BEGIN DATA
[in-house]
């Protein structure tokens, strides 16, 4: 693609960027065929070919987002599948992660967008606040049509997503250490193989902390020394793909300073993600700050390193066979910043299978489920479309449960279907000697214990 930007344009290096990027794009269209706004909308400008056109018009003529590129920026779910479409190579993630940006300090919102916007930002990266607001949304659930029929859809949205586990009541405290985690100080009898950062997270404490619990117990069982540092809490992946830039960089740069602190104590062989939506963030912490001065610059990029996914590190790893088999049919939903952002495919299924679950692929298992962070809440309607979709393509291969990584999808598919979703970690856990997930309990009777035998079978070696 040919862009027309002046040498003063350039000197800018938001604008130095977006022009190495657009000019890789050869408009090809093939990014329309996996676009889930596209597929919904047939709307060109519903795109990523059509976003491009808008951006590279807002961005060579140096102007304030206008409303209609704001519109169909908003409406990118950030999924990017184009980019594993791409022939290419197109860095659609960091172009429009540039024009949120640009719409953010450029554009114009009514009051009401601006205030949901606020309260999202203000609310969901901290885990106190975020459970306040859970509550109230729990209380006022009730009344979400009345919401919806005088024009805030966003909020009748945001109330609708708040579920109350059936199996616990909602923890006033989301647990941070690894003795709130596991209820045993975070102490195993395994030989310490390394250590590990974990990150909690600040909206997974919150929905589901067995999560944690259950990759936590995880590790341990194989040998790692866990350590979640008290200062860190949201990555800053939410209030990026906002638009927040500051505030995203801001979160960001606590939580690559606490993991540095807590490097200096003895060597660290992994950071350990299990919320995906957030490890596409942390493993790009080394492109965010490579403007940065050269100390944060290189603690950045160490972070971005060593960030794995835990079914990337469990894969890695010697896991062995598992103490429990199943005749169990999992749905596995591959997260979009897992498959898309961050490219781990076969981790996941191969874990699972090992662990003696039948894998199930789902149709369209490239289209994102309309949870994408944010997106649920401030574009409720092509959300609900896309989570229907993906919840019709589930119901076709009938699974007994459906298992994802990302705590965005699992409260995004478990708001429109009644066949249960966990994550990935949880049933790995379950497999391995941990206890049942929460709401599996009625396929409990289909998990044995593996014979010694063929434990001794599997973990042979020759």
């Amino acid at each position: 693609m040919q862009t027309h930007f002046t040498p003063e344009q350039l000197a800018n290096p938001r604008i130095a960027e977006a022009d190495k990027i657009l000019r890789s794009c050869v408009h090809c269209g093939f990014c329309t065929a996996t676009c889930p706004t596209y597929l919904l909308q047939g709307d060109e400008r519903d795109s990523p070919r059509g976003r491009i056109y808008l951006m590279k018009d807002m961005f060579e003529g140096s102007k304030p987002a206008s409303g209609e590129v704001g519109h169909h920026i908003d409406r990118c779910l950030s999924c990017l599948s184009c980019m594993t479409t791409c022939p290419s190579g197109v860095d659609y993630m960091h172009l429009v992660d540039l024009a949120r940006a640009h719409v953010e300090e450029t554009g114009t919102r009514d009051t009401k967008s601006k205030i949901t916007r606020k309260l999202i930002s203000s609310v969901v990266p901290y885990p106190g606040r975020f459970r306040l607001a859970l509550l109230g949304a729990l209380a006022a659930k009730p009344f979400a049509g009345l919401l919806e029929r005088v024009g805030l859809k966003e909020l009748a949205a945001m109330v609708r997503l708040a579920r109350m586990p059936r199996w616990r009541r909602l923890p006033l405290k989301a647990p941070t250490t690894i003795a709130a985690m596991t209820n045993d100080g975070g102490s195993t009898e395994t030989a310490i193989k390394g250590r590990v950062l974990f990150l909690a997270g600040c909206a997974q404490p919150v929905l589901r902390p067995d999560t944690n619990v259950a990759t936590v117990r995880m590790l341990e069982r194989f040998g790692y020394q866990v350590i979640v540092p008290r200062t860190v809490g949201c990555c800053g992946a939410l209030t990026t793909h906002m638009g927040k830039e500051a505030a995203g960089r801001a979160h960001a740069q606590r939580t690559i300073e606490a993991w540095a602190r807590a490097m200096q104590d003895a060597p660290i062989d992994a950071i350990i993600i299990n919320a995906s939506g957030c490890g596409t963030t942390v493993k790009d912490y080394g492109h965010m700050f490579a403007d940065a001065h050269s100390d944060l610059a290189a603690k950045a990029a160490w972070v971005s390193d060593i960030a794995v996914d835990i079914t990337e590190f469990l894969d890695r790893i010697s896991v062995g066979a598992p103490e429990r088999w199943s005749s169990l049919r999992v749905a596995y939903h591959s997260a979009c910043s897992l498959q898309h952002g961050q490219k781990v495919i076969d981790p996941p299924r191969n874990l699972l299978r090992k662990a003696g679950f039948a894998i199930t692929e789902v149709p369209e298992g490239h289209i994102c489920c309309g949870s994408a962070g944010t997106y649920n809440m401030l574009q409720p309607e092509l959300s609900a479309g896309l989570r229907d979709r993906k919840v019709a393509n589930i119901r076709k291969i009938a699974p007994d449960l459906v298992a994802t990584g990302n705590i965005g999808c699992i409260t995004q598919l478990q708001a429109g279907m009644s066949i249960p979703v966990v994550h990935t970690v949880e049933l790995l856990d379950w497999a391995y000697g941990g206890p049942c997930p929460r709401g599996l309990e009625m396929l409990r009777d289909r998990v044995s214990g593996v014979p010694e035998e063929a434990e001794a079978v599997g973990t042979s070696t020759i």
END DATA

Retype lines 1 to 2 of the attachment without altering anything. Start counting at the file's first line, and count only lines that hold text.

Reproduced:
[in-house]
């Protein structure tokens, strides 16, 4: 693609960027065929070919987002599948992660967008606040049509997503250490193989902390020394793909300073993600700050390193066979910043299978489920479309449960279907000697214990 930007344009290096990027794009269209706004909308400008056109018009003529590129920026779910479409190579993630940006300090919102916007930002990266607001949304659930029929859809949205586990009541405290985690100080009898950062997270404490619990117990069982540092809490992946830039960089740069602190104590062989939506963030912490001065610059990029996914590190790893088999049919939903952002495919299924679950692929298992962070809440309607979709393509291969990584999808598919979703970690856990997930309990009777035998079978070696 040919862009027309002046040498003063350039000197800018938001604008130095977006022009190495657009000019890789050869408009090809093939990014329309996996676009889930596209597929919904047939709307060109519903795109990523059509976003491009808008951006590279807002961005060579140096102007304030206008409303209609704001519109169909908003409406990118950030999924990017184009980019594993791409022939290419197109860095659609960091172009429009540039024009949120640009719409953010450029554009114009009514009051009401601006205030949901606020309260999202203000609310969901901290885990106190975020459970306040859970509550109230729990209380006022009730009344979400009345919401919806005088024009805030966003909020009748945001109330609708708040579920109350059936199996616990909602923890006033989301647990941070690894003795709130596991209820045993975070102490195993395994030989310490390394250590590990974990990150909690600040909206997974919150929905589901067995999560944690259950990759936590995880590790341990194989040998790692866990350590979640008290200062860190949201990555800053939410209030990026906002638009927040500051505030995203801001979160960001606590939580690559606490993991540095807590490097200096003895060597660290992994950071350990299990919320995906957030490890596409942390493993790009080394492109965010490579403007940065050269100390944060290189603690950045160490972070971005060593960030794995835990079914990337469990894969890695010697896991062995598992103490429990199943005749169990999992749905596995591959997260979009897992498959898309961050490219781990076969981790996941191969874990699972090992662990003696039948894998199930789902149709369209490239289209994102309309949870994408944010997106649920401030574009409720092509959300609900896309989570229907993906919840019709589930119901076709009938699974007994459906298992994802990302705590965005699992409260995004478990708001429109009644066949249960966990994550990935949880049933790995379950497999391995941990206890049942929460709401599996009625396929409990289909998990044995593996014979010694063929434990001794599997973990042979020759």